give leeway, cut some slack

redgiant

Senior Member
Cantonese, Hong Kong
Cut some slack is British slang for to give leeway, to relieve the pressure.

http://www.probertencyclopaedia.com/browse/ZCA.HTM

Hi, do you think "give someone leeway" can mean, as the page says, "cut some slack"? I don't see "give leeway" would work as well as "cut some slack" in the following context because it doesn't have the meaning "treat someone less severely than usual". Do you agree?

Context: Suppose I went to my favorite restaurant for dinner. It was a busy Monday night and the service was slow. I could hear clattering, smashing and screaming in the kitchen, so it must have been a chaos inside. After waiting over an hour, my dish finally arrived but it wasn't as good as usual. I debated not tipping them and writing a bad review on a famous review website when I got home, but seeing that the restaurant was understaffed on an unusual busy Monday night and I knew the service wasn't always like that, I decided to cut them some slack (gave them a little leeway) and left them a two-dollar tip.
 
  • Tazzler

    Senior Member
    American English
    "cut some slack" is certainly used in America. I wouldn't use "give leeway" here. To me it means "give somebody permission to act within certain bounds": not the case here.
     

    Loob

    Senior Member
    English UK
    Cut some slack is British slang
    Ummm - your source describes "cut someone some slack" as [North] American slang, redgiant, and so does the WR English dictionary;). It is used in BrE too, though.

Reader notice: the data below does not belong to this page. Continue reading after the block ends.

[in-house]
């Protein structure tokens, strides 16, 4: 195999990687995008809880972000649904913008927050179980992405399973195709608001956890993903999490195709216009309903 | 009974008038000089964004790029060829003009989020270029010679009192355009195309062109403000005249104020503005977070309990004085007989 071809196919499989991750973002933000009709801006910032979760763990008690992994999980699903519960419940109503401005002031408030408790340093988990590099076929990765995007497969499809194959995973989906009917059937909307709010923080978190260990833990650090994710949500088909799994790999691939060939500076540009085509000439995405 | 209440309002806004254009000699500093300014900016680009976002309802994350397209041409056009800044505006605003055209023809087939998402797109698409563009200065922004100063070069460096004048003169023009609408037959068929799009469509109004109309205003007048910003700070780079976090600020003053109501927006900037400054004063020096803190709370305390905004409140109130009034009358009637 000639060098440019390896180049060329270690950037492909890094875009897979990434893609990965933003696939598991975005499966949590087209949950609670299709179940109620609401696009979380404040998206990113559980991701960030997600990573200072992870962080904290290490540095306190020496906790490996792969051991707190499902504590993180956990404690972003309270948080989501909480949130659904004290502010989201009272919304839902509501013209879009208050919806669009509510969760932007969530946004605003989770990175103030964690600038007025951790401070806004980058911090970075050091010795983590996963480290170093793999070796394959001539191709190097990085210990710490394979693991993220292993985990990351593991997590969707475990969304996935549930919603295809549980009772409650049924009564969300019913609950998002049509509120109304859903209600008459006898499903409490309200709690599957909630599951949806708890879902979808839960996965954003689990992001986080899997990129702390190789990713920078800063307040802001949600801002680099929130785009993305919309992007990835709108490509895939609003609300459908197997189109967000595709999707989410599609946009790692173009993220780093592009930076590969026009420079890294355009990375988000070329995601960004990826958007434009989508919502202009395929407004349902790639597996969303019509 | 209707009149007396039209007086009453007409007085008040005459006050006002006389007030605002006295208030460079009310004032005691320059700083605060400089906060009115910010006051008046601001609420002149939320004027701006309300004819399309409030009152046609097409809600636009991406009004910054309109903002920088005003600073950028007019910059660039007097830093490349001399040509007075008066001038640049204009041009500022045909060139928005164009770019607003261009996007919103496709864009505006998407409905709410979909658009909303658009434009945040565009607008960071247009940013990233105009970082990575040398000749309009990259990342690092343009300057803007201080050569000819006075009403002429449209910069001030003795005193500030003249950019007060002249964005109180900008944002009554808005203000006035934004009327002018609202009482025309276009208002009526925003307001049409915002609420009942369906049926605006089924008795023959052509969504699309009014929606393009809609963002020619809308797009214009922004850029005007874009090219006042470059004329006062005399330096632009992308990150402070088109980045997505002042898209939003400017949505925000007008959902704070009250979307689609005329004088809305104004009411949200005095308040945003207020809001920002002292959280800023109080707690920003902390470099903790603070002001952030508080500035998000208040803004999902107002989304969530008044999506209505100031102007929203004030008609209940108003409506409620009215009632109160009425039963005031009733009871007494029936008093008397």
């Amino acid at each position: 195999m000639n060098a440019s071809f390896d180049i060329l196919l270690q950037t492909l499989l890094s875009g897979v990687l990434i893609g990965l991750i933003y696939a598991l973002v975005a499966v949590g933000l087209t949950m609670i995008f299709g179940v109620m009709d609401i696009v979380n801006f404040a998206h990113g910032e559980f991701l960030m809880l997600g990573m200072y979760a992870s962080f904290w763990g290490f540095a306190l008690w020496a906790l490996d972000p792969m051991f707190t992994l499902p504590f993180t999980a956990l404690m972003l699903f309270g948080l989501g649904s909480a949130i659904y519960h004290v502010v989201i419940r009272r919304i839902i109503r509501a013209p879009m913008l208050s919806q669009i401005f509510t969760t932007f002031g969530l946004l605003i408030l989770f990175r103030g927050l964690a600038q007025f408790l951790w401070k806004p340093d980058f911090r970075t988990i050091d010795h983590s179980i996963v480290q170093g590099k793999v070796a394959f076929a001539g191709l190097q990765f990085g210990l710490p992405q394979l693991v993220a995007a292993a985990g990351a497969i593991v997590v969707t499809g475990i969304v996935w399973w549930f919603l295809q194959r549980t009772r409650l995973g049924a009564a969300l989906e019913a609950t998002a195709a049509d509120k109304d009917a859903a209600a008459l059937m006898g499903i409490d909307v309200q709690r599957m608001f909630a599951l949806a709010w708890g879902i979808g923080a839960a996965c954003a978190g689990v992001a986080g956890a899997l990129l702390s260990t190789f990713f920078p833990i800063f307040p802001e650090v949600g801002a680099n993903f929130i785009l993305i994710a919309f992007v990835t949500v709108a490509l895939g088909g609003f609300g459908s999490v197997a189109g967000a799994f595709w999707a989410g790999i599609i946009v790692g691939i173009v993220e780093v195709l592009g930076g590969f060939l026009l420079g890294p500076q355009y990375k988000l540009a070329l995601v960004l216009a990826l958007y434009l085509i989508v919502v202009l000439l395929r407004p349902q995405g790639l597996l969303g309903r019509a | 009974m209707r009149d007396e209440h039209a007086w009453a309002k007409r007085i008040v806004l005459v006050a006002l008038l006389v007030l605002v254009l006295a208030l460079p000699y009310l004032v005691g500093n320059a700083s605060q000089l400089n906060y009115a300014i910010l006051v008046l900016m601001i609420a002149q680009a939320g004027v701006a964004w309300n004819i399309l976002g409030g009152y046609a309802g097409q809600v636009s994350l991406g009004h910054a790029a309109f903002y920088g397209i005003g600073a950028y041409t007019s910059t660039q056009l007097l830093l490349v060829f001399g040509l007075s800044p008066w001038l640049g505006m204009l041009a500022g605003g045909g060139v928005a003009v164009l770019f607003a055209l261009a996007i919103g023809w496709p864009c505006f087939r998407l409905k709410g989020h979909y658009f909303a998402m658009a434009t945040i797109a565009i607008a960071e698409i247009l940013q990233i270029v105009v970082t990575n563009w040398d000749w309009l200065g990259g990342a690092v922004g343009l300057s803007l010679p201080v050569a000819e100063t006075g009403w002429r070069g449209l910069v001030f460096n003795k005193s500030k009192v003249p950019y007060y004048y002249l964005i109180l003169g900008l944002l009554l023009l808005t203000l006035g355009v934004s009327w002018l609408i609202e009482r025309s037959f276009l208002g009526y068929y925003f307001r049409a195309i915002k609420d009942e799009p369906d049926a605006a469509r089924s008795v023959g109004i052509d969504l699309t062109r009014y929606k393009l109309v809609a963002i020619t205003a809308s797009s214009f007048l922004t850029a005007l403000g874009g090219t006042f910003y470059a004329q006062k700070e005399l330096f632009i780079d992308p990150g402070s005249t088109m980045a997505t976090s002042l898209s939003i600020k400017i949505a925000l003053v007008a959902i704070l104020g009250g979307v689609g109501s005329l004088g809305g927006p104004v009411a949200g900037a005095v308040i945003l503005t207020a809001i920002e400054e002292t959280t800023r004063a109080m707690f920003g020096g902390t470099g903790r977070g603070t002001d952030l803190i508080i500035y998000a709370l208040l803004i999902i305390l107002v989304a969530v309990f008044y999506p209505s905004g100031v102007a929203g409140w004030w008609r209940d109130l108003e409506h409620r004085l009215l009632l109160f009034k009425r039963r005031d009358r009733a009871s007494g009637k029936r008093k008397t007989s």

I think a BrE speaker could use either "cut them some slack" or "give them a little leeway" in your context.
     

    Andygc

    Senior Member
    British English
    1. I have never thought of "cut some slack" as being British. I've never used it, never heard it and rarely seen it.

    2. I think that your suggested use of "gave them a little leeway" in the restaurant is fine. I think that its origin gives you plenty of scope in its use - they have gone off track, but you'll allow for that when coming to a judgement.

    Edit

    PS. Loob's post - I think that probably makes it 5 times now .
     

    redgiant

    Senior Member
    Cantonese, Hong Kong
    A woman filed a lawsuit accusing a police officer of bursting her breast implant during an arrest. The piece has sparked off quite a discussion. Here's one of the comments in the comment section at the end of the story:

    Usually I give the cops leeway-but this kind of force is not warranted for an unpaid ticket warrant. This is not a violent felon who had an assault or manslaughter warrant issued.
    Rebecca Van Hooser, Arlington Woman, Sues Pantego Police For Ruptured Breast Implant

    Is "giving the cops leeway" more a case of tolerating than permitting what the cops do?
     
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